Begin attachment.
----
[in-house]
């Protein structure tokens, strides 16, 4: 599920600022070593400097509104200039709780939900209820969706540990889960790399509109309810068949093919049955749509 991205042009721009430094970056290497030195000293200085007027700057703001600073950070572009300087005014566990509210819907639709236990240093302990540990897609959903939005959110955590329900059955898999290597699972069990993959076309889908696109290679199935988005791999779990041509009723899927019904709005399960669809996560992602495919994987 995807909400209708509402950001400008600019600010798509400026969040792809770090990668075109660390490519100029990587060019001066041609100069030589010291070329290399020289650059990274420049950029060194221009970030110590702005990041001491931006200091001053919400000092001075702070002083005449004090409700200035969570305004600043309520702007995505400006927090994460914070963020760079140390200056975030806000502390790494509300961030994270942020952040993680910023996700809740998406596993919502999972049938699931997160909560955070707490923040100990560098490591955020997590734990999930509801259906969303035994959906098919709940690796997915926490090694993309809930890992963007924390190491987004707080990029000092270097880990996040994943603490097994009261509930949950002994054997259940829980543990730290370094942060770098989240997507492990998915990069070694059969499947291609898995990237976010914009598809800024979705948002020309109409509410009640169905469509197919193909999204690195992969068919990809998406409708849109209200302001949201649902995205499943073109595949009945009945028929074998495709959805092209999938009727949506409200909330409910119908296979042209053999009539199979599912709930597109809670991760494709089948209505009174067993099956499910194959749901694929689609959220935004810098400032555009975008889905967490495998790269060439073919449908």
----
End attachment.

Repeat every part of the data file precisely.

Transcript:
[in-house]
């Protein structure tokens, strides 16, 4: 599920600022070593400097509104200039709780939900209820969706540990889960790399509109309810068949093919049955749509 991205042009721009430094970056290497030195000293200085007027700057703001600073950070572009300087005014566990509210819907639709236990240093302990540990897609959903939005959110955590329900059955898999290597699972069990993959076309889908696109290679199935988005791999779990041509009723899927019904709005399960669809996560992602495919994987 995807909400209708509402950001400008600019600010798509400026969040792809770090990668075109660390490519100029990587060019001066041609100069030589010291070329290399020289650059990274420049950029060194221009970030110590702005990041001491931006200091001053919400000092001075702070002083005449004090409700200035969570305004600043309520702007995505400006927090994460914070963020760079140390200056975030806000502390790494509300961030994270942020952040993680910023996700809740998406596993919502999972049938699931997160909560955070707490923040100990560098490591955020997590734990999930509801259906969303035994959906098919709940690796997915926490090694993309809930890992963007924390190491987004707080990029000092270097880990996040994943603490097994009261509930949950002994054997259940829980543990730290370094942060770098989240997507492990998915990069070694059969499947291609898995990237976010914009598809800024979705948002020309109409509410009640169905469509197919193909999204690195992969068919990809998406409708849109209200302001949201649902995205499943073109595949009945009945028929074998495709959805092209999938009727949506409200909330409910119908296979042209053999009539199979599912709930597109809670991760494709089948209505009174067993099956499910194959749901694929689609959220935004810098400032555009975008889905967490495998790269060439073919449908």